€11 million State-of-the-Art Extension for RCSI Teaching Hospital

The three-storey extension marks the third phase of development for the facility

A new €11 million three-storey extension to the Royal College of Surgeons in Ireland (RCSI) Education and Research Centre at Dublin’s Beaumont Hospital is due for completion in May this year. The facility represents the third phase of development for the education and research facilities of the RCSI at Beaumont Hospital.

“The first phase was the development of the library and the education centre at the front of Beaumont Hospital,” RCSI CEO and Registrar, Prof Cathal Kelly, said.

“The second phase was development of the Smurfit building, the first development of a clinical research centre at a public hospital site in 2000.

That has been tremendously successful as a centre for translational research. “The research portfolio goes from strength to strength — that translational research ethos, of bringing basic science expertise of the college with the clinical science expertise of our clinicians, has worked really well, so much so that RCSI is climbing up the word university rankings.

Now we are in the top 2 per cent of the Times Higher Education World University Rankings list and that is based on our research citations, which are based, in large part, on the fact the we are totally focused on healthcare,” Prof Kelly added.

A student concourse at ground-floor level will link the Education and Research Centre with the new facility. The ground floor will provide multi-functional
tutorial rooms, and the first floor will have faculty offices and meeting spaces, while research facilities will be on the second floor.

The three-storey building is to be linked vertically with feature stairs located under a large atrium.

valerie.ryan@imt.ie

Celebration to mark 10 years of Graduate Entry Medicine in Ireland takes place in RCSI

Doctors who completed the Graduate Entry Medicine programme in RCSI (Royal College of Surgeons in Ireland) return to the College today to celebrate the 10 year anniversary of the introduction of this innovative new approach to educating doctors.

In 2006, RCSI became the first medical school in Ireland to admit students to a four-year Graduate Entry Medicine (GEM) programme and since then, 415 doctors have graduated from the programme. Graduate Entry Medicine offers students with a degree in another discipline the opportunity to study medicine at an accelerated rate of a four year programme instead of the more traditional five- or six-year (direct entry) programme.

The GEM programme has allowed RCSI to broaden access to medical education, having admitted students with a broad range of primary degrees from nursing to aeronautical studies, from music to neuroscience. The diversity of background has enriched the educational experience for the entire cohort including the direct entry students.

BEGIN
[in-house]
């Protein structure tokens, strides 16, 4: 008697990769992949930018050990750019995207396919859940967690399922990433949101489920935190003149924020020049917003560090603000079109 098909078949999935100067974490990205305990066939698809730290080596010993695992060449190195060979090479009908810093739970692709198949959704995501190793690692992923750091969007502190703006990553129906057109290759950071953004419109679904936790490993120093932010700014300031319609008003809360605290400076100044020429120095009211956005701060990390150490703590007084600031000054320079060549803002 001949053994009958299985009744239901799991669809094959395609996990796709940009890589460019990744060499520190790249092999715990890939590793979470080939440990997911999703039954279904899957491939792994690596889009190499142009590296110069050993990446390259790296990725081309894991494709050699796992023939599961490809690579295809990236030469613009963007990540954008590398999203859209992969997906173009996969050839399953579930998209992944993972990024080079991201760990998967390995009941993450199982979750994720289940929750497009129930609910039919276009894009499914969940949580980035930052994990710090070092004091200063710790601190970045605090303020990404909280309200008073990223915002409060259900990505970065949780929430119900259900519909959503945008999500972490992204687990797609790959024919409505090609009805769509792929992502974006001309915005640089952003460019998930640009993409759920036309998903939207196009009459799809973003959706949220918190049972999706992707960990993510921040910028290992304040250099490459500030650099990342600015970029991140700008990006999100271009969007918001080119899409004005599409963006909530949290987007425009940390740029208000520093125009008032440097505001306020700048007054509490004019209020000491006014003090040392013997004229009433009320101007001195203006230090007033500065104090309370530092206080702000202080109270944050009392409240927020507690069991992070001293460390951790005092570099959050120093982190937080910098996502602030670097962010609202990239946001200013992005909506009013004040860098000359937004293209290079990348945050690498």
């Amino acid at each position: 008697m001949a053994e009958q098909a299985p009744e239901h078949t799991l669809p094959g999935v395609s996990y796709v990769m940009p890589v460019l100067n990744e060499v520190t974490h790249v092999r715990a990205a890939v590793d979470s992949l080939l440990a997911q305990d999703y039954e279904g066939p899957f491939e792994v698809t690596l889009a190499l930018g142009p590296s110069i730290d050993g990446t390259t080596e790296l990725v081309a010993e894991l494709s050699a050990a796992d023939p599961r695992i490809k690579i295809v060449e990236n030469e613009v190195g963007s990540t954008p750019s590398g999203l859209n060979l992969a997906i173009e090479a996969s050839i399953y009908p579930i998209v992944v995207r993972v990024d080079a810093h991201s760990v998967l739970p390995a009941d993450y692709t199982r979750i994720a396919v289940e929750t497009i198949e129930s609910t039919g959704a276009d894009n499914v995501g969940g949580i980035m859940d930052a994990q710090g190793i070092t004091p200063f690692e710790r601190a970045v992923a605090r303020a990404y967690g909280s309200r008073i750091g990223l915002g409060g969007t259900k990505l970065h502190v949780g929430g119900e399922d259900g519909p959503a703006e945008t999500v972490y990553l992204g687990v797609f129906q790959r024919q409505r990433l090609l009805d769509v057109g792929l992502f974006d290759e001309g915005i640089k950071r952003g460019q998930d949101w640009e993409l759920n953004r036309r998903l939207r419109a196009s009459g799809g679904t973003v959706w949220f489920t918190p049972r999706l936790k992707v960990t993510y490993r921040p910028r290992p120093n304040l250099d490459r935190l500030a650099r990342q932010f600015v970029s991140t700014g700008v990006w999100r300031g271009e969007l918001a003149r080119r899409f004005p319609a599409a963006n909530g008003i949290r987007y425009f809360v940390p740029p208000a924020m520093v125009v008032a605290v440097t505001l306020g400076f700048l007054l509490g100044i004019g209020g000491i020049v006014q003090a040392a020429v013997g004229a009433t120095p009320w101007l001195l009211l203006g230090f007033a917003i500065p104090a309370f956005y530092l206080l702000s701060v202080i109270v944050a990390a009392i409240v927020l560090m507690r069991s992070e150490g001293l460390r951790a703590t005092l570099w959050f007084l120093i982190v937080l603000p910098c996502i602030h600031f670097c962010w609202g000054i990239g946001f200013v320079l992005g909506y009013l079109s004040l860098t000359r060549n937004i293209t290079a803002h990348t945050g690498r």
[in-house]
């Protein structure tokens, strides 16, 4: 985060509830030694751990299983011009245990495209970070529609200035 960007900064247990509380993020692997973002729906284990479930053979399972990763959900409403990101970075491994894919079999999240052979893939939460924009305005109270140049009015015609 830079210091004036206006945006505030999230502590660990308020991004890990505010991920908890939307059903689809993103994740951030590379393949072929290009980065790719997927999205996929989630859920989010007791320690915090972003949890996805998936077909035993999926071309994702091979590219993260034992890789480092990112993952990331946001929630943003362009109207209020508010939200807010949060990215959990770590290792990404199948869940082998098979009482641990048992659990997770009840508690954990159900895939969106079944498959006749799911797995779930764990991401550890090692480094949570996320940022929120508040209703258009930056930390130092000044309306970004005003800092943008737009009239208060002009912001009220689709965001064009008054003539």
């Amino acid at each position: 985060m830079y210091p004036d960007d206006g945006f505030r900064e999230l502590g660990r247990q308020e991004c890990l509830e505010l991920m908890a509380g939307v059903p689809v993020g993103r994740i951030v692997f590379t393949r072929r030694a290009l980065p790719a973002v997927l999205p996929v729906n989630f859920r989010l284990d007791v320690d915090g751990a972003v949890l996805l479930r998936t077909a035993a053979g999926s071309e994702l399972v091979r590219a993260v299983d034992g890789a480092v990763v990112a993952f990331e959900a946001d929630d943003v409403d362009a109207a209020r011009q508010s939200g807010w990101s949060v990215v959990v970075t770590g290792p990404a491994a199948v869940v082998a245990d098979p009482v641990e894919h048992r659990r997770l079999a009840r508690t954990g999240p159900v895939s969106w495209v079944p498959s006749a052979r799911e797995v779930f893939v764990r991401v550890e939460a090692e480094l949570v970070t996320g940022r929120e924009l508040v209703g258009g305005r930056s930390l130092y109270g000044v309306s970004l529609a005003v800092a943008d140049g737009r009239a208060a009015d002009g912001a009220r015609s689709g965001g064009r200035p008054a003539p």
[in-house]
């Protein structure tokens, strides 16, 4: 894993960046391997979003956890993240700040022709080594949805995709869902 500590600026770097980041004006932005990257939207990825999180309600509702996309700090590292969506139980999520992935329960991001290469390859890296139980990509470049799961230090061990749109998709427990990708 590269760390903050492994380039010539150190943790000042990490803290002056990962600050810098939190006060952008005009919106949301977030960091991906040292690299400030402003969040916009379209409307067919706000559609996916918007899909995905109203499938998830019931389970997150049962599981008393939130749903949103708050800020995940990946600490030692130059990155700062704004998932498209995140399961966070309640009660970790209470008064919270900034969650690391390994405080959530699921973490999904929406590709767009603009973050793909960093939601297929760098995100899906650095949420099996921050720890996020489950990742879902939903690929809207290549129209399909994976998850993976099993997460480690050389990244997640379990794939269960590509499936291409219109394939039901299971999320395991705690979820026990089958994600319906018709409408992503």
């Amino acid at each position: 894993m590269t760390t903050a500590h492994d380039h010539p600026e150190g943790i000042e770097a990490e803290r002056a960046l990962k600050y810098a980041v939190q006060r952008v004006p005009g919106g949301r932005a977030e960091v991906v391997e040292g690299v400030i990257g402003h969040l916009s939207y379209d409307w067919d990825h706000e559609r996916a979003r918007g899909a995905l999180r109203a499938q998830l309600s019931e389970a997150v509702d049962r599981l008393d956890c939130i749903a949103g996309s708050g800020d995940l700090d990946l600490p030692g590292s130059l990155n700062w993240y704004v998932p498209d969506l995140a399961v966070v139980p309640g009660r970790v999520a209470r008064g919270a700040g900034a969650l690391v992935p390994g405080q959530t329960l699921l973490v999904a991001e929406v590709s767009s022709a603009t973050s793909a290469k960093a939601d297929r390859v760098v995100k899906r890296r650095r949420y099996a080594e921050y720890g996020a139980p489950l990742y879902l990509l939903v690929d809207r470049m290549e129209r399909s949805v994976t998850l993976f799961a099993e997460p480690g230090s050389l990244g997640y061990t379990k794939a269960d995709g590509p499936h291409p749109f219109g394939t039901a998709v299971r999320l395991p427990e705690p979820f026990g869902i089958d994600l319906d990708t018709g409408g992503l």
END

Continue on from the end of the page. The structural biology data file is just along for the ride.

Shane Farrington (3rd year Graduate Entry Medicine student), Professor Hannah McGee, Dean of the Faculty of Medicine and Health Sciences, RCSI, Minister Richard Bruton, Minister for Education, Professor Seamus Sreenan, Director of the Graduate Entry Medicine, RCSI,  Sinéad Spencer (final year Graduate Entry Medicine student) and Dáire O'Haodhagain (final year Graduate Entry Medicine student)

 

Professor Cathal Kelly, CEO/Registrar RCSI, speaking before the event said “The Graduate Entry Medicine (GEM) programme was the first of its kind in Ireland when it was founded in 2006. It is now a well-established and highly successful programme with recent research showing that its students achieve standards of excellence at least equivalent to students training in the longer traditional medicine programme.”

“As Ireland’s only health sciences focused institution, Ireland’s largest medical school and one of the leading health sciences institutions in the world, RCSI has a long track record of pushing boundaries and leading the way in healthcare education. The introduction of GEM in Ireland was another example of the College’s pioneering approach to education and we are proud that the graduates of the programme have gone on to become well rounded healthcare professionals, who are making a difference to the delivery of healthcare in Ireland and around the world,” concluded Professor Kelly.

Minister for Education, Richard Bruton TD, stated: “The Graduate Entry Medicine programme is an innovative approach to educating new doctors, allowing people from diverse backgrounds with different degrees enter medical training and bring that prior learning and experience to their new career. This approach is an excellent example of innovation in education.”

For the last 10 years, the Graduate Entry Medicine (GEM) programme has offered an accelerated course with dedicated facilities for the first two years which enables the students to attain the level achieved by their counterparts in the more traditional five or six year (direct entry) programme prior to the two groups joining together for their senior clinical years. The focus of the GEM programme on innovative teaching methods, small group teaching and a strong emphasis on early clinical contact has enabled RCSI to achieve this goal.

RCSI is ranked in the top 250 institutions worldwide and joint 1st place in the Republic of Ireland in the Times Higher Education World University Rankings (2016-2017). It is an international not-for-profit health sciences institution, with its headquarters in Dublin, focused on education and research to drive improvements in human health worldwide